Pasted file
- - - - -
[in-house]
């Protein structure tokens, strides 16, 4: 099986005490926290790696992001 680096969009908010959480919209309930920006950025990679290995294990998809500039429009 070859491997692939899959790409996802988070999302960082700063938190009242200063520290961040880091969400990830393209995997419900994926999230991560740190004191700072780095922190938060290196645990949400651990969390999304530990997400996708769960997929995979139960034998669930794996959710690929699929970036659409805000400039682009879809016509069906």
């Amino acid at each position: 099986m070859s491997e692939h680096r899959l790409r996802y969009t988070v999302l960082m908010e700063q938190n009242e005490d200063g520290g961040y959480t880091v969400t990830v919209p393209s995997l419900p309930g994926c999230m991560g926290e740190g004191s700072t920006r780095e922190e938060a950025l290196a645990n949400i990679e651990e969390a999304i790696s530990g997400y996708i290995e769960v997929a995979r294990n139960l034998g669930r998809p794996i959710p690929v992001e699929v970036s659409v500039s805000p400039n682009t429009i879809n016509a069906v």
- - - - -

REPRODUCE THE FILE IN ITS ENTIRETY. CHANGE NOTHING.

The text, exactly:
[in-house]
């Protein structure tokens, strides 16, 4: 099986005490926290790696992001 680096969009908010959480919209309930920006950025990679290995294990998809500039429009 070859491997692939899959790409996802988070999302960082700063938190009242200063520290961040880091969400990830393209995997419900994926999230991560740190004191700072780095922190938060290196645990949400651990969390999304530990997400996708769960997929995979139960034998669930794996959710690929699929970036659409805000400039682009879809016509069906």
């Amino acid at each position: 099986m070859s491997e692939h680096r899959l790409r996802y969009t988070v999302l960082m908010e700063q938190n009242e005490d200063g520290g961040y959480t880091v969400t990830v919209p393209s995997l419900p309930g994926c999230m991560g926290e740190g004191s700072t920006r780095e922190e938060a950025l290196a645990n949400i990679e651990e969390a999304i790696s530990g997400y996708i290995e769960v997929a995979r294990n139960l034998g669930r998809p794996i959710p690929v992001e699929v970036s659409v500039s805000p400039n682009t429009i879809n016509a069906v």